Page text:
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Tuesday, October 21, 2014
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Published: Sunday, 5/18/2008

Eyes off the networks

WHERE have the network television audiences gone? According to Nielsen Media Research, there were 9 percent fewer eyeballs trained on ABC, CBS, Fox, and NBC shows in April and so far in May than at the same time last year.

If you're a network boss trying to generate excitement about the fall television schedule, news about a sharp tumble in audience share couldn't have come at a worse time.

"Free" television has always been subsidized by advertisers. Networks establish how much to charge for commercials based on the number of viewers they can deliver per program.

Some of the profit is plowed back into the development of new shows that will be used to attract a bigger audience and more advertisers.

This has been the business model since the medium's inception.

The problem today is that even popular shows like Desperate Housewives, Deal or No Deal, Grey's Anatomy, and American Idol have begun to feel the sting of viewer indifference and changing habits.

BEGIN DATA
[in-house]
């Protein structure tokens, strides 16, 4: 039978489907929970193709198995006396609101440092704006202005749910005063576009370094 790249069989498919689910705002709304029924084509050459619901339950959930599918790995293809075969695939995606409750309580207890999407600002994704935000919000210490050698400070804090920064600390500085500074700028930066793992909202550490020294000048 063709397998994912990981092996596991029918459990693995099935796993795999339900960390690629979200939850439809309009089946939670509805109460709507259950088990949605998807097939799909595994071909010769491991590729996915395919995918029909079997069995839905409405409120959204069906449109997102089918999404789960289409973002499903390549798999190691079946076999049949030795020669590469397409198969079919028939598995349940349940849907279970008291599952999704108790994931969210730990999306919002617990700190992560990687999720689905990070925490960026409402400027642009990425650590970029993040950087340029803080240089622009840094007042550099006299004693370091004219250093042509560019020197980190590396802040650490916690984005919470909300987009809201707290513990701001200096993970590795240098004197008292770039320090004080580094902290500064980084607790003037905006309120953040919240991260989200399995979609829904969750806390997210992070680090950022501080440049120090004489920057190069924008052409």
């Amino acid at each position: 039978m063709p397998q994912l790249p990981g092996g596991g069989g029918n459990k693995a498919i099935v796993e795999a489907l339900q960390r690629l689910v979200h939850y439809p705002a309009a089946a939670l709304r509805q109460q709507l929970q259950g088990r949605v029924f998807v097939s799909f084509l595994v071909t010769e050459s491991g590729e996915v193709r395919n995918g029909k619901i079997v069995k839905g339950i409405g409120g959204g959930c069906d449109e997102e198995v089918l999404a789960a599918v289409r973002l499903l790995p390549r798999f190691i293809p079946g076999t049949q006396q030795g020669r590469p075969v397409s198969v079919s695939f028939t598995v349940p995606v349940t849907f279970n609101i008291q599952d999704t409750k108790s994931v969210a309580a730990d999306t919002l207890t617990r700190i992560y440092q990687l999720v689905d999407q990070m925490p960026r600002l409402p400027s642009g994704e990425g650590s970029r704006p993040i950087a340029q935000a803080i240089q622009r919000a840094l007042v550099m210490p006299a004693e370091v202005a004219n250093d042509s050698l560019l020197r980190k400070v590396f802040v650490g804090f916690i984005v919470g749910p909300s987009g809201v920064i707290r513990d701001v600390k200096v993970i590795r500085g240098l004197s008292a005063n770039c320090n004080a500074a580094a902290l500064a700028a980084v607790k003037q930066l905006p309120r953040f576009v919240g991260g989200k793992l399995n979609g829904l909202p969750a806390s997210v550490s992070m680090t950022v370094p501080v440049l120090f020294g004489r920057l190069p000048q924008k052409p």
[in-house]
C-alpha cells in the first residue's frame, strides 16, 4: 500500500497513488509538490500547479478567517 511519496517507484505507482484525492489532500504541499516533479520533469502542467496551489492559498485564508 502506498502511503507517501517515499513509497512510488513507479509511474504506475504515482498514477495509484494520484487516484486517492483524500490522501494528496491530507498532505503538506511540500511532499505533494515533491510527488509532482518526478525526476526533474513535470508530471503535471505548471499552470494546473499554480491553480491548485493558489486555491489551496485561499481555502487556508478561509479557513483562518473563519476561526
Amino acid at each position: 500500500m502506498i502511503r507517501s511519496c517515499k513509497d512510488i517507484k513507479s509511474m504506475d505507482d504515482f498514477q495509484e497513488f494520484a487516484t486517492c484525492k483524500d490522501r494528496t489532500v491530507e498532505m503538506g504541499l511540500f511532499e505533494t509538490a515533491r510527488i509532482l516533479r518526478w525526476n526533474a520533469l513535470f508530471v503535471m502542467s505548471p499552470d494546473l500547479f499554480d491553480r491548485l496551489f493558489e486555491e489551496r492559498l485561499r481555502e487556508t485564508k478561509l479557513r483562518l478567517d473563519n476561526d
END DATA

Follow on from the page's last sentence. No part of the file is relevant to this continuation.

If Survivor can't muster an immunity challenge from declining audience share and CSI: Miami performs as if it should be renamed D.O.A., then things will probably get worse before they get better at the networks.

The television writers' strike of 2007-08 is only partly responsible for the loss of audience the networks have experienced.

The networks' loss has been cable television's gain. Non-network shows like Mad Men and Damages have benefited from the willingness of frustrated viewers to explore the wider universe of cable offerings. Cable shows on FX and AMC have seen their audiences grow.

Without Lost or House around to reinforce an addiction to network programming, viewers were free to explore social networks on computers, video games, and interests completely unrelated to what used to be known as the "idiot box."

Digital video recorders are also more prevalent than they were a year ago. Freed from the tyranny of the network schedule, viewers can watch their favorite programs without regard to the original broadcast time. This undercuts the networks' ability to guarantee an audience of live eyeballs for advertisers.

It could be the end of television as we knew it. The irony is that, just as TV screens are getting bigger, the audience for the networks is going the other way.



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